It was Marathon Monday this week in Boston, so I went out and watched as hundreds of people struggled to make it to the 26th mile. As the crowd cheered and reminded them of how good they are no matter how many breaks to catch their breath they take, I felt like I was having a cultural epiphany. The most reactions I’ve ever gotten was when I went jogging in the park back home. Where I got yelled at by a woman with a very big dog, which chased after me and appreciated by a group of dudes some five minutes later. So I decided jogging was too hazardous of an activity to indulge in.
Then again, my nation is not one of runners; we need a reason to move, beyond good intentions. We prefer short distances that do not suggest a great effort, great changes or sore joints. To us running seems pointless. It’s unnecessary sweat, when you can take it easy. So, in our eyes, people who strive to run, despite the dogs that might chase after them, resemble Forest Gump. Sweet, yet absolutely idiotic. The most effort we put into something was in ’89, but even then it was a short stride, which only caused us minor discomfort and a bit of a muscle fever. Both of which were altogether forgotten pretty fast.
And while ’89 was a little step towards democracy, it was also a big leap for those who decided to flee the country. To most of the ones who did, the Western ideal, which celebrates the loneliness of the long distance runner, seems whimsical and capricious. Because if you manage to run away from the society we grew up in, you have an obligation to yourself to not stop meters away from the finish line. And because there are other, more discrete ways in which you can stand up for what you believe in, without destroying yourself in the process. Although that also means that your heroism will remain personal, and will not make the Bruce Willis fans give you a round of applause.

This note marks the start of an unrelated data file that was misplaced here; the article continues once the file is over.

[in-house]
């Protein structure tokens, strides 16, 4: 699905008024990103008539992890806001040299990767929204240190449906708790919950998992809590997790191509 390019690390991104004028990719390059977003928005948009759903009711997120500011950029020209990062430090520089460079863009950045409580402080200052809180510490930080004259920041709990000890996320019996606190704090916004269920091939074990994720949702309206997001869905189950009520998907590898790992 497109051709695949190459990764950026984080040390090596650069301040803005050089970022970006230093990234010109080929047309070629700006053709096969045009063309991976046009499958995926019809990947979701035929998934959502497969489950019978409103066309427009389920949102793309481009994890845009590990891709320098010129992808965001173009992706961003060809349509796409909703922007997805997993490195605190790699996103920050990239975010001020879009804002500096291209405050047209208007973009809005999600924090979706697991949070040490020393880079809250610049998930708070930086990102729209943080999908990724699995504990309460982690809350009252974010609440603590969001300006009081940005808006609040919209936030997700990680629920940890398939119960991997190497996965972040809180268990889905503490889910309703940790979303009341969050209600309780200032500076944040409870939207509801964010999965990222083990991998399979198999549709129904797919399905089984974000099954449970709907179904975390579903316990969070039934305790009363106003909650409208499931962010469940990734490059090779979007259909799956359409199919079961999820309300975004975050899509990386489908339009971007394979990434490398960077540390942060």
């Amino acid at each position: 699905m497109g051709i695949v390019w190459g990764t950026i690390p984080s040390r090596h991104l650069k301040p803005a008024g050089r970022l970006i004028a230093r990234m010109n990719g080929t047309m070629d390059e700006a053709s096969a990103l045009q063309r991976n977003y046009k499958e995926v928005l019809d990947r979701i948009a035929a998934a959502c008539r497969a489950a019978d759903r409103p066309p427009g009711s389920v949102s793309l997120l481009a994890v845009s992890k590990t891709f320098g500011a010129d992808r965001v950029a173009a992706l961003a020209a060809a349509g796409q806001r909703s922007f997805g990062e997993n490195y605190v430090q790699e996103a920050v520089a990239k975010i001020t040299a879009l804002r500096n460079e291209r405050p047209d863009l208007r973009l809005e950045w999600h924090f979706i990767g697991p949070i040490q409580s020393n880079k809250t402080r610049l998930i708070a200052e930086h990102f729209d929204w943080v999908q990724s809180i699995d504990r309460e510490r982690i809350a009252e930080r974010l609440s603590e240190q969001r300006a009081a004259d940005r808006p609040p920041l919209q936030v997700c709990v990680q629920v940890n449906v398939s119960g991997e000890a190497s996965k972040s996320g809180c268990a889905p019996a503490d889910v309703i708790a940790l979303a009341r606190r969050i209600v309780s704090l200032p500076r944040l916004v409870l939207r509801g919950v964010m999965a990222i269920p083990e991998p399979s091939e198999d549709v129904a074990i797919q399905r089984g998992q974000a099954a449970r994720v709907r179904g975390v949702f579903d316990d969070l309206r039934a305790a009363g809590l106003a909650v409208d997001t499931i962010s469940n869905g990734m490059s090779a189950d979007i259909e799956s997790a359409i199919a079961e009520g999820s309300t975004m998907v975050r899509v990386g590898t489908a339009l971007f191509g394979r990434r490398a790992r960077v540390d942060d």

The main difference, marathon-wise, is that back home no one will cheer for you if you pause to catch your breath, or if you give up as a whole. Because our society is not one that tolerates failure, rather, it rejoices when people fail. You might even get boo-ed once too often, and that should be sufficient enough to make you want to prove that you can do anything. There is no safety mechanism that helps you rebound when you don’t deliver. And it’s also tough love all the way to the finish line, because no one will encourage you, unless of course you take petty flattering as a major ego boost.
Western society, on the other hand, is a caring one. It pampers you and you feel safe to fail, because there will always be someone to support you when you give up. You can hire someone to give you pep talks, and you can rely on people to understand that your depression is not a sign of weakness, but, rather, an emotional passage. You can be a hero. And be praised for it.
As someone who learnt how to run before learning how to jog properly, I’m not sure whether that’s a good thing or not. And while culturally I feel like the guy in the wheelchair who’s observing the marathon, I know that I, like the rest of the team of expat runners, have otherwise managed to overcome greater obstacles than distance in order to get where we are right now. Also, without anyone handing us water, or cheering for us, when we felt like we can’t possibly take another step. Cause that’s just how the Balkan boot camp works.
The article was originally written in English.
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